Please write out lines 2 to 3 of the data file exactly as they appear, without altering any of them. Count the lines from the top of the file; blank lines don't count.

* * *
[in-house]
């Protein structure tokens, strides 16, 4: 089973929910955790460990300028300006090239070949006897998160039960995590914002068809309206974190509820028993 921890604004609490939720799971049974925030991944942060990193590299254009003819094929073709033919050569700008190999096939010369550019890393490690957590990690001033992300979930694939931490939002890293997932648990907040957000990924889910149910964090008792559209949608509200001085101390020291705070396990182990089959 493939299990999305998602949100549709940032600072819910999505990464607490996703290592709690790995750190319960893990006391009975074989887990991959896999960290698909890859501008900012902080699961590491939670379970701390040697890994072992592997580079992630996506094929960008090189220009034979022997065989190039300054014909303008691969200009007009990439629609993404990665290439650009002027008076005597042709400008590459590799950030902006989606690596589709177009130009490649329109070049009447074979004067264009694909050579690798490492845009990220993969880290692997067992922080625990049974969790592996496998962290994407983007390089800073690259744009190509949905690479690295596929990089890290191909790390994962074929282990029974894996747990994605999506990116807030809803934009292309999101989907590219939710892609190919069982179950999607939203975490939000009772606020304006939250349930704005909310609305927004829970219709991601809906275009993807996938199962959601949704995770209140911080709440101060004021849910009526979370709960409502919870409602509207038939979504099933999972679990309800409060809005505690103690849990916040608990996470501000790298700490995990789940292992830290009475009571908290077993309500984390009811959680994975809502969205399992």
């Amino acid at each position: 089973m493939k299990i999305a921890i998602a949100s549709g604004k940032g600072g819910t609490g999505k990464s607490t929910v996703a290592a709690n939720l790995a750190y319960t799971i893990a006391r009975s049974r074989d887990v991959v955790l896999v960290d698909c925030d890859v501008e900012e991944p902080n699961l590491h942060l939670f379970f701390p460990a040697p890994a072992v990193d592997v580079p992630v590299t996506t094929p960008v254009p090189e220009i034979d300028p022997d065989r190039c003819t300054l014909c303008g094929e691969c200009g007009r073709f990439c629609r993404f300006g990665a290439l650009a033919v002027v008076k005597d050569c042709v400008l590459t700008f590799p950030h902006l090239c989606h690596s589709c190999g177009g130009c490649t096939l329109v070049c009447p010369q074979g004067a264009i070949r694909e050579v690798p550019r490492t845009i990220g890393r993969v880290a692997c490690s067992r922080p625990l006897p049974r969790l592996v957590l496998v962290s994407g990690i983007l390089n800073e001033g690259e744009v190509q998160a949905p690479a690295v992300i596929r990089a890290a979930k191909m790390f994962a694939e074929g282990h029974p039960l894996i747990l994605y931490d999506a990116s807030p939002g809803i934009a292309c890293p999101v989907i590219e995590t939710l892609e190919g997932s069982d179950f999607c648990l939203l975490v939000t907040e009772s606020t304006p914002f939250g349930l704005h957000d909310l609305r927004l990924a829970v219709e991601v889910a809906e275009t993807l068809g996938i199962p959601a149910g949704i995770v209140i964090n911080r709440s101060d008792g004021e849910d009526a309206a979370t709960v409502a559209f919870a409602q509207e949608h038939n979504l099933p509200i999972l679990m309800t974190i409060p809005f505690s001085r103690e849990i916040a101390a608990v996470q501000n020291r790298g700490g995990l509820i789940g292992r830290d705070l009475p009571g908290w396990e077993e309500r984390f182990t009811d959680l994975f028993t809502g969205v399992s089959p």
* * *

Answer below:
């Protein structure tokens, strides 16, 4: 089973929910955790460990300028300006090239070949006897998160039960995590914002068809309206974190509820028993 921890604004609490939720799971049974925030991944942060990193590299254009003819094929073709033919050569700008190999096939010369550019890393490690957590990690001033992300979930694939931490939002890293997932648990907040957000990924889910149910964090008792559209949608509200001085101390020291705070396990182990089959 493939299990999305998602949100549709940032600072819910999505990464607490996703290592709690790995750190319960893990006391009975074989887990991959896999960290698909890859501008900012902080699961590491939670379970701390040697890994072992592997580079992630996506094929960008090189220009034979022997065989190039300054014909303008691969200009007009990439629609993404990665290439650009002027008076005597042709400008590459590799950030902006989606690596589709177009130009490649329109070049009447074979004067264009694909050579690798490492845009990220993969880290692997067992922080625990049974969790592996496998962290994407983007390089800073690259744009190509949905690479690295596929990089890290191909790390994962074929282990029974894996747990994605999506990116807030809803934009292309999101989907590219939710892609190919069982179950999607939203975490939000009772606020304006939250349930704005909310609305927004829970219709991601809906275009993807996938199962959601949704995770209140911080709440101060004021849910009526979370709960409502919870409602509207038939979504099933999972679990309800409060809005505690103690849990916040608990996470501000790298700490995990789940292992830290009475009571908290077993309500984390009811959680994975809502969205399992």
């Amino acid at each position: 089973m493939k299990i999305a921890i998602a949100s549709g604004k940032g600072g819910t609490g999505k990464s607490t929910v996703a290592a709690n939720l790995a750190y319960t799971i893990a006391r009975s049974r074989d887990v991959v955790l896999v960290d698909c925030d890859v501008e900012e991944p902080n699961l590491h942060l939670f379970f701390p460990a040697p890994a072992v990193d592997v580079p992630v590299t996506t094929p960008v254009p090189e220009i034979d300028p022997d065989r190039c003819t300054l014909c303008g094929e691969c200009g007009r073709f990439c629609r993404f300006g990665a290439l650009a033919v002027v008076k005597d050569c042709v400008l590459t700008f590799p950030h902006l090239c989606h690596s589709c190999g177009g130009c490649t096939l329109v070049c009447p010369q074979g004067a264009i070949r694909e050579v690798p550019r490492t845009i990220g890393r993969v880290a692997c490690s067992r922080p625990l006897p049974r969790l592996v957590l496998v962290s994407g990690i983007l390089n800073e001033g690259e744009v190509q998160a949905p690479a690295v992300i596929r990089a890290a979930k191909m790390f994962a694939e074929g282990h029974p039960l894996i747990l994605y931490d999506a990116s807030p939002g809803i934009a292309c890293p999101v989907i590219e995590t939710l892609e190919g997932s069982d179950f999607c648990l939203l975490v939000t907040e009772s606020t304006p914002f939250g349930l704005h957000d909310l609305r927004l990924a829970v219709e991601v889910a809906e275009t993807l068809g996938i199962p959601a149910g949704i995770v209140i964090n911080r709440s101060d008792g004021e849910d009526a309206a979370t709960v409502a559209f919870a409602q509207e949608h038939n979504l099933p509200i999972l679990m309800t974190i409060p809005f505690s001085r103690e849990i916040a101390a608990v996470q501000n020291r790298g700490g995990l509820i789940g292992r830290d705070l009475p009571g908290w396990e077993e309500r984390f182990t009811d959680l994975f028993t809502g969205v399992s089959p």